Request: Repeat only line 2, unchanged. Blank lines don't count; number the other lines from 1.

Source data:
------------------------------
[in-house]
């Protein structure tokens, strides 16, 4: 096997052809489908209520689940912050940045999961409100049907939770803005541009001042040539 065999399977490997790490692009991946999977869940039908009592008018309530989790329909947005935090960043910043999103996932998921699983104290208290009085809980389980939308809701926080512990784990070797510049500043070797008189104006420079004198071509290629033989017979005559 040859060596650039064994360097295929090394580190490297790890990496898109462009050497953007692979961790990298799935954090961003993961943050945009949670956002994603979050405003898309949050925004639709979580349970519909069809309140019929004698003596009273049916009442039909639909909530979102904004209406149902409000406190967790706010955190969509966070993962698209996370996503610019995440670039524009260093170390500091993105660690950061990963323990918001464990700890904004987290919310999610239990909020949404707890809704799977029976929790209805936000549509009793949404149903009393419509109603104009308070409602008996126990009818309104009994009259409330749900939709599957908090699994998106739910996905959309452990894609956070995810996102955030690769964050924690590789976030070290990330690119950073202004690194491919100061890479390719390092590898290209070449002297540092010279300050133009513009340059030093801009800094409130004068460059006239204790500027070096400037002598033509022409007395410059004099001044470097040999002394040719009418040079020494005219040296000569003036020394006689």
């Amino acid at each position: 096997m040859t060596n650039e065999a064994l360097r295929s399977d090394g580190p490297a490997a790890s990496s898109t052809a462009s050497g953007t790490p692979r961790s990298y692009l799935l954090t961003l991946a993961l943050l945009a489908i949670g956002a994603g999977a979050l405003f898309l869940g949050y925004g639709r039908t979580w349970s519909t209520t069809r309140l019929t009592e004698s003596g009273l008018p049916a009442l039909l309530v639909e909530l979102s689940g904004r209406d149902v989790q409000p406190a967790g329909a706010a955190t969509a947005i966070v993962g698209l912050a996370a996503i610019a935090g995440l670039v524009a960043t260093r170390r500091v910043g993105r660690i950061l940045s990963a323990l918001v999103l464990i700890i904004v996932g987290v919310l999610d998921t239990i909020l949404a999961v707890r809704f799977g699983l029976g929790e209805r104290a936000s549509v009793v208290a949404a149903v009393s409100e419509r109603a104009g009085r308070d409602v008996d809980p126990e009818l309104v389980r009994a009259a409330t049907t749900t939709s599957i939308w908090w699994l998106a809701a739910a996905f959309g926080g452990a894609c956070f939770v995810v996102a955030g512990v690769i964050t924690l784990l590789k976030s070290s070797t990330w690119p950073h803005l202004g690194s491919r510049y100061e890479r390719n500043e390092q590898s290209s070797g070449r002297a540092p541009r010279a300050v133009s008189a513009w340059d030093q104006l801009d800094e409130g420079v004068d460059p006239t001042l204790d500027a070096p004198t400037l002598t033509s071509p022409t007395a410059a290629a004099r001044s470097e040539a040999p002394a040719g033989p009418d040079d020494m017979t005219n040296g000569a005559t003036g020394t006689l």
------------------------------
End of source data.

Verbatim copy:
């Protein structure tokens, strides 16, 4: 096997052809489908209520689940912050940045999961409100049907939770803005541009001042040539 065999399977490997790490692009991946999977869940039908009592008018309530989790329909947005935090960043910043999103996932998921699983104290208290009085809980389980939308809701926080512990784990070797510049500043070797008189104006420079004198071509290629033989017979005559 040859060596650039064994360097295929090394580190490297790890990496898109462009050497953007692979961790990298799935954090961003993961943050945009949670956002994603979050405003898309949050925004639709979580349970519909069809309140019929004698003596009273049916009442039909639909909530979102904004209406149902409000406190967790706010955190969509966070993962698209996370996503610019995440670039524009260093170390500091993105660690950061990963323990918001464990700890904004987290919310999610239990909020949404707890809704799977029976929790209805936000549509009793949404149903009393419509109603104009308070409602008996126990009818309104009994009259409330749900939709599957908090699994998106739910996905959309452990894609956070995810996102955030690769964050924690590789976030070290990330690119950073202004690194491919100061890479390719390092590898290209070449002297540092010279300050133009513009340059030093801009800094409130004068460059006239204790500027070096400037002598033509022409007395410059004099001044470097040999002394040719009418040079020494005219040296000569003036020394006689």